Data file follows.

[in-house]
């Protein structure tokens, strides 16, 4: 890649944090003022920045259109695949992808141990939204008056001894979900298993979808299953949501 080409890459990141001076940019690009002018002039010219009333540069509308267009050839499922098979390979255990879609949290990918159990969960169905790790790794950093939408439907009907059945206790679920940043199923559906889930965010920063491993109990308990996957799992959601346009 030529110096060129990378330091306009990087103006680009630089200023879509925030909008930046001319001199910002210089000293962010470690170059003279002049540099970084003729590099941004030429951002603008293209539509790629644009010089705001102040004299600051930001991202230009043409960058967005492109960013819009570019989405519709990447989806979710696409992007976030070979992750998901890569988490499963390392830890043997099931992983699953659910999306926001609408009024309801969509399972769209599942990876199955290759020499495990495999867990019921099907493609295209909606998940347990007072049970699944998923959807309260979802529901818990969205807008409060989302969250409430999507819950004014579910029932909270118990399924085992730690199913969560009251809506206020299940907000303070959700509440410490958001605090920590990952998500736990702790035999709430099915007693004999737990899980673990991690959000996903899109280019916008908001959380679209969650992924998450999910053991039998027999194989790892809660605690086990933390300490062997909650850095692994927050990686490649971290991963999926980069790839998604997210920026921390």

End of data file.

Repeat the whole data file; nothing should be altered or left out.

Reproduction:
[in-house]
């Protein structure tokens, strides 16, 4: 890649944090003022920045259109695949992808141990939204008056001894979900298993979808299953949501 080409890459990141001076940019690009002018002039010219009333540069509308267009050839499922098979390979255990879609949290990918159990969960169905790790790794950093939408439907009907059945206790679920940043199923559906889930965010920063491993109990308990996957799992959601346009 030529110096060129990378330091306009990087103006680009630089200023879509925030909008930046001319001199910002210089000293962010470690170059003279002049540099970084003729590099941004030429951002603008293209539509790629644009010089705001102040004299600051930001991202230009043409960058967005492109960013819009570019989405519709990447989806979710696409992007976030070979992750998901890569988490499963390392830890043997099931992983699953659910999306926001609408009024309801969509399972769209599942990876199955290759020499495990495999867990019921099907493609295209909606998940347990007072049970699944998923959807309260979802529901818990969205807008409060989302969250409430999507819950004014579910029932909270118990399924085992730690199913969560009251809506206020299940907000303070959700509440410490958001605090920590990952998500736990702790035999709430099915007693004999737990899980673990991690959000996903899109280019916008908001959380679209969650992924998450999910053991039998027999194989790892809660605690086990933390300490062997909650850095692994927050990686490649971290991963999926980069790839998604997210920026921390």